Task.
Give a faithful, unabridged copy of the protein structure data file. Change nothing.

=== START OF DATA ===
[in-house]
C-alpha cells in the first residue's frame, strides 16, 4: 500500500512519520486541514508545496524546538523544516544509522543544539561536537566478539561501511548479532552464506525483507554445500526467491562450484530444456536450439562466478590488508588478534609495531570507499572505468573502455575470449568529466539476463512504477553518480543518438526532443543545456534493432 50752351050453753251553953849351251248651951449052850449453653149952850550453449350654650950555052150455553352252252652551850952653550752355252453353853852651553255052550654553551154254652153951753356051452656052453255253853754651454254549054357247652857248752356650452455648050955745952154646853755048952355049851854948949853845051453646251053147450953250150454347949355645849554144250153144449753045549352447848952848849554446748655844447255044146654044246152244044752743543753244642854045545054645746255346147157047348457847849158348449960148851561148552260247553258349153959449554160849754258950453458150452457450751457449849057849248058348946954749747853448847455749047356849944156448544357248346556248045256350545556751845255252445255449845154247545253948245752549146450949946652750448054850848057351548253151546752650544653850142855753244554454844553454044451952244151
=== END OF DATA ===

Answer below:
[in-house]
C-alpha cells in the first residue's frame, strides 16, 4: 500500500512519520486541514508545496524546538523544516544509522543544539561536537566478539561501511548479532552464506525483507554445500526467491562450484530444456536450439562466478590488508588478534609495531570507499572505468573502455575470449568529466539476463512504477553518480543518438526532443543545456534493432 50752351050453753251553953849351251248651951449052850449453653149952850550453449350654650950555052150455553352252252652551850952653550752355252453353853852651553255052550654553551154254652153951753356051452656052453255253853754651454254549054357247652857248752356650452455648050955745952154646853755048952355049851854948949853845051453646251053147450953250150454347949355645849554144250153144449753045549352447848952848849554446748655844447255044146654044246152244044752743543753244642854045545054645746255346147157047348457847849158348449960148851561148552260247553258349153959449554160849754258950453458150452457450751457449849057849248058348946954749747853448847455749047356849944156448544357248346556248045256350545556751845255252445255449845154247545253948245752549146450949946652750448054850848057351548253151546752650544653850142855753244554454844553454044451952244151